NYCpublic is compiling all ideas that emerged from the charrette into a presentation that we hope to share directly with individual candidates. For more about our organization and proposed website—we are currently seeking funding for a 2013 launch -- please visit NYCpublic.org.
All schools should offer a "safe place" for children who wish to talk about last Friday's tragedy at Sandy Hook elementary school, Chancellor Dennis Walcott wrote in a letter to school communities and families today.
The letter, signed also by UFT President Michael Mulgrew and Ernest Logan, president of the principal's union, encouraged teachers to "give solace and support to your colleagues so we can be strong enough to take care of our students."
Included were suggestions of resources that teachers, school staff and families can refer to when helping children try to comprehend Friday's horrific acts such as Resources for Dealing with Traumatic Events in School, published by the University of Maryland's Center for School Mental Health.
Ever since news of the school shootings in Newtown on Friday, parents have been sharing resources and suggestions on how to speak to their children about what happened. Here are a few resources to consider:
- The National Association of School Psychologists -- Talking to Children About Violence: Tips for Parents and Teachers
- American Psychological Association - Helping Your Children Manage Distress in the Aftermath of a Shooting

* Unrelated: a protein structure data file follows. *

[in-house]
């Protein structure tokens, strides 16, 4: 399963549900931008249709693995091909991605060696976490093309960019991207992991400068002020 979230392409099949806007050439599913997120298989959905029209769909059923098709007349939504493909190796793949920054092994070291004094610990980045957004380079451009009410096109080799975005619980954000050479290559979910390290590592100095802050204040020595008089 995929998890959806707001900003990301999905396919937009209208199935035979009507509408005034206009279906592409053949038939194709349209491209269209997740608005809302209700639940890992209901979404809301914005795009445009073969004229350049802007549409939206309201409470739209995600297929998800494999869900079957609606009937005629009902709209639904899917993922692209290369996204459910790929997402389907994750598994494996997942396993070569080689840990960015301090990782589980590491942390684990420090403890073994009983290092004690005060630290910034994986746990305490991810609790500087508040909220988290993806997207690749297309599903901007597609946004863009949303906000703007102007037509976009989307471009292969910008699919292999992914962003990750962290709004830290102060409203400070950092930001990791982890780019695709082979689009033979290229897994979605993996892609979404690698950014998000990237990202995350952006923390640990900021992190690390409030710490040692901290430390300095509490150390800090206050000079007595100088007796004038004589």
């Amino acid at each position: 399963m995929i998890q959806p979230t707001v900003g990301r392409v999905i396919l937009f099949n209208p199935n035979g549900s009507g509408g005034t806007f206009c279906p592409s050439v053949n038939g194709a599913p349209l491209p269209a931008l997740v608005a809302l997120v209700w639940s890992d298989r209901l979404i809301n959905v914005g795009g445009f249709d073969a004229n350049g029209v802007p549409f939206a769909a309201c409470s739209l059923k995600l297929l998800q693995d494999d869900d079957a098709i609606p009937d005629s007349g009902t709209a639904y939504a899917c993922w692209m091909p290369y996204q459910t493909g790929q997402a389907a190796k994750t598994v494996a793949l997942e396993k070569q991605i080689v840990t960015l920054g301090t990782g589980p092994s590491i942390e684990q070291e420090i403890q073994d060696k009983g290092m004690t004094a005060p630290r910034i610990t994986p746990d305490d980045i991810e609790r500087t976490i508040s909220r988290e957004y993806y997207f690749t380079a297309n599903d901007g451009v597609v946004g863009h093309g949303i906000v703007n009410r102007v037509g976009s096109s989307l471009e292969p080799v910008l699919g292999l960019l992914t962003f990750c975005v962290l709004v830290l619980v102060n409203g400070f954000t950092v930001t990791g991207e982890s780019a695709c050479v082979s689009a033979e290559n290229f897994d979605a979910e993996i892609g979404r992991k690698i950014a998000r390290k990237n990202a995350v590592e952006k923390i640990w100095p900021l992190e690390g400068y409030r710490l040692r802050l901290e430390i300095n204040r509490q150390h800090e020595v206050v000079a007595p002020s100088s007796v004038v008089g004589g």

- American Academy of Pediatrics - Resources to Help Parents, Children and Others Cope in the Aftermath of School Shootings
- The National Association of School Psychologists -- A National Tragedy: Helping Children Cope
- American Academy of Child & Adolescent Psychiatry - Children and Grief
- Massachusetts General Hospital for Children - Talking To Children About A Shooting
- Child Mind Institute - Caring For Kids After A School Shooting
- NYU Child Study Center: Talking with Children About Difficult Subjects: Illness, Death, Violence and DisasterHow can parents talk to children about community tragedies?
- American Academy of Child & Adolescent Psychiatry: Children: Firearms, Grief and Violence
And, after the jump, here are some tips from a social worker accustomed to treating victims of crime. Thanks to Park Slope Parents listeserv for sharing them.
A new edition of Child Welfare Watch -- issued by Insideschools.org's colleagues at the Center for New York City Affairs -- reports on the city's youth justice system, looking at what has changed following several years of reform. It reports on new initiatives to raise the age of criminal responsibility from 16 to 18; to build bridges between communities and the Department of Probation and to house incarcerated juveniles closer to home. And it tells the story of the difficult relationships between the NYPD, young people and other tenants in New York public housing.